With the exam exemption window only days away from opening, there are some things that are undefined or confusing to some students, like getting a “U” on Skyward and not being able to exempt because of it.
“It means unsatisfactory. So, the students probably did something that repeatedly, behaviorally they’ve been called out on or they’ve had to have a parent contact or something like that,” US government and psychology teacher Patricia Castellanos said.
Teachers cannot give a “U” before talking with the student and/or their parents.
“So teachers, before they can give those [U’s], are required to talk to parents to work on those steps, but I think it’s a lot like any good system. Three times or four times or a continual issue. I find that most teachers do not use the U,” assistant principal Sara Moseley said. “Really, I don’t see very many of those at all, but it is something more about what’s happening in the classroom, and that goes back to classroom management.”
There aren’t black and white guidelines about what can earn a student a “U,” which means often this is left up to teacher discretion.
“Yeah, I think the teacher just determines based on how the students are behaving. If it’s not satisfactory then they go down to one in between [N – needs improvement] and then there’s unsatisfactory. That means they’ve really done something you know they don’t deserve to get the exemption,” French teacher Kacee Saylors said. “Sometimes, even with good classroom management, we still have a student that might have a hard time, so those aren’t used very often I find. Usually students get the S’s or the E’s, but it’s teacher discretion,” Moseley said.
Obviously, some teachers have different ideologies of what behaviors deserve a “U.”
“For me personally, it’s when students are misbehaving during class, not following instructions consistently, not turning in their work, not participating, behavior issues with other students,” science teacher Kali Sanchez said.
“Maybe talking back to the teacher, refusing to give up their phone, skipping class, using profanity, things like that,” Castellanos said.
Citizenship score has nothing to do with grades, it only represents student behavior. Even so, if a student gets a “U,” they can’t be exempt.
“You can get bad grades and not get an “U.” You can be satisfactory or a good student, but if you lie all the time and that’s why you have a zero or a really bad grade then of course that’d be why you have a ‘U,’ because you lie all the time and use excuses,” Forensics teacher Brandi Haynes said.
But even Haynes echoes what Moseley said – that she rarely awards a ‘U’ in conduct.
“[It’s] kinda hard to get a ‘U’ and I think it’s important that teachers separate a student who is unsuccessful academically from a student who is behaviorally unsatisfactory. Not a lot of teachers know the differences,” Haynes said.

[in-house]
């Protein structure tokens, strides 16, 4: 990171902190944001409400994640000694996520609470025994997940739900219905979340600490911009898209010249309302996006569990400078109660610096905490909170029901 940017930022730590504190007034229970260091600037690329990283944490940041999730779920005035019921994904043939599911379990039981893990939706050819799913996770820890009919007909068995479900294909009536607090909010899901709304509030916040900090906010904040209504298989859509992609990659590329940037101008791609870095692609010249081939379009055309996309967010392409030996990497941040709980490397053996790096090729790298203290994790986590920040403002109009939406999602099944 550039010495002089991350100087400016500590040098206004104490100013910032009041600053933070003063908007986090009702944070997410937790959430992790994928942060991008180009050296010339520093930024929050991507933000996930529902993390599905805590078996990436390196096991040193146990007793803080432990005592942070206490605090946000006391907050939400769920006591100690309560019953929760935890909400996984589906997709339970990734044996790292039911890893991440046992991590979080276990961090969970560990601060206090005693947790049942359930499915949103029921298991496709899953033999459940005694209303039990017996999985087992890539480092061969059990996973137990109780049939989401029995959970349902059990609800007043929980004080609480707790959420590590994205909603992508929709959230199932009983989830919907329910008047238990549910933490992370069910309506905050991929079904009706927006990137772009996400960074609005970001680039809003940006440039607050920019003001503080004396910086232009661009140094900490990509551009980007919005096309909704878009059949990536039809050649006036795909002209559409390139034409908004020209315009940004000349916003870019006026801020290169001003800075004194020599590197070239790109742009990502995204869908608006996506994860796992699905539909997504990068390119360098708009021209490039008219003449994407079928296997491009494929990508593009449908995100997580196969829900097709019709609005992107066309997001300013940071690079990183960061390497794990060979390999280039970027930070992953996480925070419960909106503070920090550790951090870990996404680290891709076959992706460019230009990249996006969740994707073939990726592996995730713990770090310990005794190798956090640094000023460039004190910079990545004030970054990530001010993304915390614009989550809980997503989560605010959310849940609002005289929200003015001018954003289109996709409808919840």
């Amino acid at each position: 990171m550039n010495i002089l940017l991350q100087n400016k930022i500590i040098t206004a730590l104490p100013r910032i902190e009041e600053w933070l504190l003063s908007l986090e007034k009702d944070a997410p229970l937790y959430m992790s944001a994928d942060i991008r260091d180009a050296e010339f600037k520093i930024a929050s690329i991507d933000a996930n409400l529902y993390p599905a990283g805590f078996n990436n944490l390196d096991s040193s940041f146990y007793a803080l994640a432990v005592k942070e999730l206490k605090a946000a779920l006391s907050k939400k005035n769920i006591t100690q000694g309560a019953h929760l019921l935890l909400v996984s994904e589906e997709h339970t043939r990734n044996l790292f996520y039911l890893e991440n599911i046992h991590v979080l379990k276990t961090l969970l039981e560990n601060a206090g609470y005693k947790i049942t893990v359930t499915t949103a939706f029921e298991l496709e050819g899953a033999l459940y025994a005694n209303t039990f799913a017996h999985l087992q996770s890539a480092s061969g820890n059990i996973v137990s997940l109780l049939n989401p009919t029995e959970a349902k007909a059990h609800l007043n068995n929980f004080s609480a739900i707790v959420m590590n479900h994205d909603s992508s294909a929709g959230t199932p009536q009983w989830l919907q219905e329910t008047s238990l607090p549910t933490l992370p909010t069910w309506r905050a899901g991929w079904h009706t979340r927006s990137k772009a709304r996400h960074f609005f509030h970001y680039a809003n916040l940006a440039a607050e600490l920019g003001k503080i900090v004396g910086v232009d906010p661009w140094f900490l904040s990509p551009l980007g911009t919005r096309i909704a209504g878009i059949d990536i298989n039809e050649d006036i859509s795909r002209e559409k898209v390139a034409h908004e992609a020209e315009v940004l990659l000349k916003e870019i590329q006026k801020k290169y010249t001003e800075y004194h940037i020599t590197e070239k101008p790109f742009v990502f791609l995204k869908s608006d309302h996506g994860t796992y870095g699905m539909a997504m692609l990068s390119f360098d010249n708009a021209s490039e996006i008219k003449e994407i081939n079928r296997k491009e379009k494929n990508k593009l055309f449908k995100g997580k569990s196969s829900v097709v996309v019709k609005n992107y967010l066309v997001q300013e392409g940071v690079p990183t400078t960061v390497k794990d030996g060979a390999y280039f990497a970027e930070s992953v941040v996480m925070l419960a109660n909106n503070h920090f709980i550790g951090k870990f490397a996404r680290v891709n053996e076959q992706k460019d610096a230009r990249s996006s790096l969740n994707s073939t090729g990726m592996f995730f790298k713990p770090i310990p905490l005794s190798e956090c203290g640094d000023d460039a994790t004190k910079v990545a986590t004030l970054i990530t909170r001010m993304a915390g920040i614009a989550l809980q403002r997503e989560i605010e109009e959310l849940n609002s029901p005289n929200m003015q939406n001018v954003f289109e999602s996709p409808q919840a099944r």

Teachers have said that the first step is to curtail problems when they are occurring the classroom.
“I have not [given a ‘U’]; I have great students. I don’t have any behavioral problems,” Castellanos said.
“I have not because usually I try to work with them, you know, correct behaviors that doesn’t continue,” Saylors said.
As unlikely as it seems to get marked as unsatisfactory on Skyward, there are some teachers who have been through the process of giving a student a “U.”
“I have and it was because a student was acting just as I said, very defiant, not doing their work. There was no way they were being exempted anyways, but I just wanted it to be known that they were being defiant and disrespectful towards other students in class so I went with a ‘U,’” Sanchez said.
“Yeah, just the constant talking back, excuses, like you’ve asked nicely, and they’re just still rude,” Haynes said.
The privilege of exempting a class can be taken away if a student is repeatedly misbehaving.
“Being able to exempt a final is a privilege, and if you have been slacking off and causing problems in class, why would you be having that privilege or being able to exempt?” Sanchez said.
If a student is having troubles it would be best to let a counselor or AP know so it can be resolved before any “U’s” are added or any behavioral consequences occur.
“If there’s a personality conflict or something like that, or somebody feels like something is unfair, those are often those parent-teacher-student conversations. So, whenever those concerns come to me, we sit down with all parties and try to resolve and figure things out, because you can’t get along with everyone,” Moseley said. “We try real hard. Kids try real hard too, and their best might look like this, but it’s our responsibility as the adults to try to help resolve that. If a kid ever feels that way, bring it up to mom, dad – those are our advocates, or a counselor, an AP. That way we can look into it and try to resolve that, so it doesn’t feel unfair.”